Swift For Dummies
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One of the most commonly asked questions new Swift developers ask is, Can I use an old Mac to develop with Swift (or ObjectiveC or Cocoa or Cocoa Touch)? The answer depends on how old your Mac is. In most cases, Macs dating back as much as five years tend to be usable with current development tools.

What does need to be updated when you start developing — at least in many cases — is your operating system. This shouldn’t be too much of a challenge: For the last few years, the operating system updates have been free. If you don’t have the latest operating system, just download a free copy and get started.

The memory and disk requirements of the operating systems have been relatively stable. Sometimes, you may need to upgrade memory or disk storage — particularly if you’ve accumulated a lot of files on your disk(s).

Xcode is the development tool used here. It, too, is free, and most of the time you won’t need to upgrade your computer to run it. It’s true that you may want to upgrade your computer to get added speed for your development efforts, but you often can manage with a slightly slower computer for your development.

In fact, many developers find that they need powerful Macs only to help them prepare their app graphics. The code is often not a challenge, even for old computers.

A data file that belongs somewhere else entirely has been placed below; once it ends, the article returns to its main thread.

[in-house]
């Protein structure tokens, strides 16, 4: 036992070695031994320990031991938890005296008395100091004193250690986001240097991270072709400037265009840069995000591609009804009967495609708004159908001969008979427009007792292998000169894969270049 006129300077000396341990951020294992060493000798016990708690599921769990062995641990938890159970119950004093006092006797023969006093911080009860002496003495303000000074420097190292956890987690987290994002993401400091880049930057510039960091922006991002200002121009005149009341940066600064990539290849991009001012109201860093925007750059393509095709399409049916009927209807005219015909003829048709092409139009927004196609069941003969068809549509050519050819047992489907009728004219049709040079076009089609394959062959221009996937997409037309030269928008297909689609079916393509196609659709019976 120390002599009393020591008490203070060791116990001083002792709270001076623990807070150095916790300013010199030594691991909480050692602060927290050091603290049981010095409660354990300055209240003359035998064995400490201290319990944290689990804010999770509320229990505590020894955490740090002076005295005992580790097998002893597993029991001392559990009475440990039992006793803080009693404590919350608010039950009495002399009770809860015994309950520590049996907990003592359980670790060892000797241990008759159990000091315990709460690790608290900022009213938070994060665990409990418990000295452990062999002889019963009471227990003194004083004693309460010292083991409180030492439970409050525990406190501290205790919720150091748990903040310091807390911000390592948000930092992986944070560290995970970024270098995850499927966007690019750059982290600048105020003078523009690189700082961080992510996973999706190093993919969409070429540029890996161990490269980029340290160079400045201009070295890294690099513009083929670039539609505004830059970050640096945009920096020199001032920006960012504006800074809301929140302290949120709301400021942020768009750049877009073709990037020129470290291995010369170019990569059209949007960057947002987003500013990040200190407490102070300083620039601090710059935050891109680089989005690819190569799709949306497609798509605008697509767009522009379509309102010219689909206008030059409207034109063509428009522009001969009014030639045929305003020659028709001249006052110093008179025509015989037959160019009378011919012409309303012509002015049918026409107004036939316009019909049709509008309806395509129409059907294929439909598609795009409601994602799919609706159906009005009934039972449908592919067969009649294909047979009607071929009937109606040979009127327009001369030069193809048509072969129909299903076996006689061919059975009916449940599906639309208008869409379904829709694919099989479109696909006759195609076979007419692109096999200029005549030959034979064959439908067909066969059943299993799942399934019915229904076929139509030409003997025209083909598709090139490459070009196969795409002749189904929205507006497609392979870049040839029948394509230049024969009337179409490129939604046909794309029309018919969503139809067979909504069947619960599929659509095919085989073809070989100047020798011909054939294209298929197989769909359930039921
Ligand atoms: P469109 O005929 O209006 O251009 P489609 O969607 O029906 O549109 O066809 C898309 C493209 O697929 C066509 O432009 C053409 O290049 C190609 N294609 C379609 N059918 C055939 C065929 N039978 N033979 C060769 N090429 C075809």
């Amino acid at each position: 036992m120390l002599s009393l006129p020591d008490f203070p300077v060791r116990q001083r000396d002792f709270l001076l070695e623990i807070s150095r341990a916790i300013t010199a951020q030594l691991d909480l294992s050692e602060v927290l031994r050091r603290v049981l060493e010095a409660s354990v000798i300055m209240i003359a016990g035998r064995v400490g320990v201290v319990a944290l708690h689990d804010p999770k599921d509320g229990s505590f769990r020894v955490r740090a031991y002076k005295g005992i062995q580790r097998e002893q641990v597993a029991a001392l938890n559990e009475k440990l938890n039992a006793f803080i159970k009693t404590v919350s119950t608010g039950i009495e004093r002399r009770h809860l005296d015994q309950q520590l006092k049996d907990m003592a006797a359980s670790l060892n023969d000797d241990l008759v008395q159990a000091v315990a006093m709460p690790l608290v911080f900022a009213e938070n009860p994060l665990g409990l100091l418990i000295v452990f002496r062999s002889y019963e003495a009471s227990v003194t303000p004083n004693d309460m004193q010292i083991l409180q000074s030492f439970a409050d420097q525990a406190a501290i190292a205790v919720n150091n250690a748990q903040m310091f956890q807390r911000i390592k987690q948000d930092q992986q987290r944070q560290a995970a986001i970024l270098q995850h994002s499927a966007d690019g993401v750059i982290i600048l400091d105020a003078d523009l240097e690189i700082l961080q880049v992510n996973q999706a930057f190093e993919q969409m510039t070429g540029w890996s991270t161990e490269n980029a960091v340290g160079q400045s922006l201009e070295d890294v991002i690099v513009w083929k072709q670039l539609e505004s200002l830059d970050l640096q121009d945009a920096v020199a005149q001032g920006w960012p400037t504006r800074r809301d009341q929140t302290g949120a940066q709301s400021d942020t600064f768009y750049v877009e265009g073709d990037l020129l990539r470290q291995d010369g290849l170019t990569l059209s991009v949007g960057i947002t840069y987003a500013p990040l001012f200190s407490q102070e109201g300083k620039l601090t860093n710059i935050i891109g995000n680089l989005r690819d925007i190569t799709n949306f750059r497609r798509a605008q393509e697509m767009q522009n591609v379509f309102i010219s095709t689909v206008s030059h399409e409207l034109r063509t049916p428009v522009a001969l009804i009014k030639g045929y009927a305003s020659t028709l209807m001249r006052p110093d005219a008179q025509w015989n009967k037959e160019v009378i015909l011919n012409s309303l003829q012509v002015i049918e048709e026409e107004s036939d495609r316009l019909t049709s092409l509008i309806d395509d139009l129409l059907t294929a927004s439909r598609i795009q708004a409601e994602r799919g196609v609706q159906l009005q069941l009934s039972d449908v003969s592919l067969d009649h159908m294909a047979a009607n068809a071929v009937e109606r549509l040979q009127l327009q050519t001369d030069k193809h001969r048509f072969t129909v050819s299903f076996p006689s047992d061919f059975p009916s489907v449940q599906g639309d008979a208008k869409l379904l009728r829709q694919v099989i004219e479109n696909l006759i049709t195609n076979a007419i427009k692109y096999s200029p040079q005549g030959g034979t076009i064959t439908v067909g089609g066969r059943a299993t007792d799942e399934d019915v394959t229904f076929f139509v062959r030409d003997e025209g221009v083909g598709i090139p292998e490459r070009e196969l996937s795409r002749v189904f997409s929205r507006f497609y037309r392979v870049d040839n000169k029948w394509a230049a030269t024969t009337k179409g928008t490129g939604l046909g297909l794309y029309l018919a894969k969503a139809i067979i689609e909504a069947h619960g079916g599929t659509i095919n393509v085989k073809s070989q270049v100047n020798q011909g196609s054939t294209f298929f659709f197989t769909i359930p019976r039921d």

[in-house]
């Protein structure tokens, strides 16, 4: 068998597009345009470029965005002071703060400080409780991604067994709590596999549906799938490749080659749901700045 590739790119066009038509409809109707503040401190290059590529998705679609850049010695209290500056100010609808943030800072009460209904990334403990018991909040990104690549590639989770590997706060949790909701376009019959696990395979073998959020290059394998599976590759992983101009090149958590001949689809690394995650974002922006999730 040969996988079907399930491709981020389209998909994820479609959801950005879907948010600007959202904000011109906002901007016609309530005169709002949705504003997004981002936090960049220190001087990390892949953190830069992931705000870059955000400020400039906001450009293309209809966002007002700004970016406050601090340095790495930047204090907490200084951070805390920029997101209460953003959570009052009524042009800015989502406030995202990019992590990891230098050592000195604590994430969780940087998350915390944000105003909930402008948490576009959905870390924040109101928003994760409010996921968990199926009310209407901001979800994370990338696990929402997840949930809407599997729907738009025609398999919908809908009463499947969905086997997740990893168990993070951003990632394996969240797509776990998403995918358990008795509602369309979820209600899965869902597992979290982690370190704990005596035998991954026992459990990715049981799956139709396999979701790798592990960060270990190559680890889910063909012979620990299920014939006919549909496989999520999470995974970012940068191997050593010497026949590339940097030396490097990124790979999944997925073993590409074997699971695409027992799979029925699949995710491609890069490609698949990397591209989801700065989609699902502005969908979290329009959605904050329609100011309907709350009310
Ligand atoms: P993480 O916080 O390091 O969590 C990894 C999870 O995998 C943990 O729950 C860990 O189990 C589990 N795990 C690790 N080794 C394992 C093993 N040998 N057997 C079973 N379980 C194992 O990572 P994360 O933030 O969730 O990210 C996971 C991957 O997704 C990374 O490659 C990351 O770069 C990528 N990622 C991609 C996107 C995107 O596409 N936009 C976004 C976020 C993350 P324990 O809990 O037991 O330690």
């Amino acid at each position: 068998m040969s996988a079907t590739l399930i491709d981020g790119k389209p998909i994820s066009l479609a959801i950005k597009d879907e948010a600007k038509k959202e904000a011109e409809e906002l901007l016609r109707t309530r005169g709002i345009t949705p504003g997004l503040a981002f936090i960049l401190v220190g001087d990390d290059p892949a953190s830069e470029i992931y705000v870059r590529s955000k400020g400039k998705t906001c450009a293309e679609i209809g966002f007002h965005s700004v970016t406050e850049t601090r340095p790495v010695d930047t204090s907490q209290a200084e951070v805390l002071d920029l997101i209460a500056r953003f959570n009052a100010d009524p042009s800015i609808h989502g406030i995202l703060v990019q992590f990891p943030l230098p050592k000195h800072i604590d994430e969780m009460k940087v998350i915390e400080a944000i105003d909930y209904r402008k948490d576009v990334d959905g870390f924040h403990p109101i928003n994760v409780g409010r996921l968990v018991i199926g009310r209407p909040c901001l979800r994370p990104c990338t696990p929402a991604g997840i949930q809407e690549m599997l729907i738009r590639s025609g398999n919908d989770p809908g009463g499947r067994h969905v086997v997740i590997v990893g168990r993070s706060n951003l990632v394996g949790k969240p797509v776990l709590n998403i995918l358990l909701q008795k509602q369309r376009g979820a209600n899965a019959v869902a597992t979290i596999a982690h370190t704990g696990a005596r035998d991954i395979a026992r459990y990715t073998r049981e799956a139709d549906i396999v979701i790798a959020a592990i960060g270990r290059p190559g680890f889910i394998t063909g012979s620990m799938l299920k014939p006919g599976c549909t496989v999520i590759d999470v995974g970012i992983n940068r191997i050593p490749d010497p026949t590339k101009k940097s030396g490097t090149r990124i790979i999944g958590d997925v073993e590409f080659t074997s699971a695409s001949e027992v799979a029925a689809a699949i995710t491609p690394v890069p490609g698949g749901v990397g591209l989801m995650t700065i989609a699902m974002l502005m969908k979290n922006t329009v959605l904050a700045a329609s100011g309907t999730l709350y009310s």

There is one environmental point to attend to. With today’s large disks, everyone tends to have a lot of files floating around. Developers can easily accumulate version after version of a project’s files until it’s no longer clear which is which. The solution to this is to create a file organization system and adhere to it.

You may think you’ll remember which is the latest version of a file, but this isn’t always the case. Sometimes you can forget as soon as you’ve finished your cup of coffee. Organize your files as if they were going to be used by a whole staff of developers, and you’ll be in good shape.

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Jesse Feiler is a developer, web designer, trainer, and author. He has worked with mobile devices starting with Apple’s Newton and continuing with the Apple’s iOS and OS X products, including the iPhone and iPad. He is heard regularly on WAMC Public Radio’s The Roundtable.

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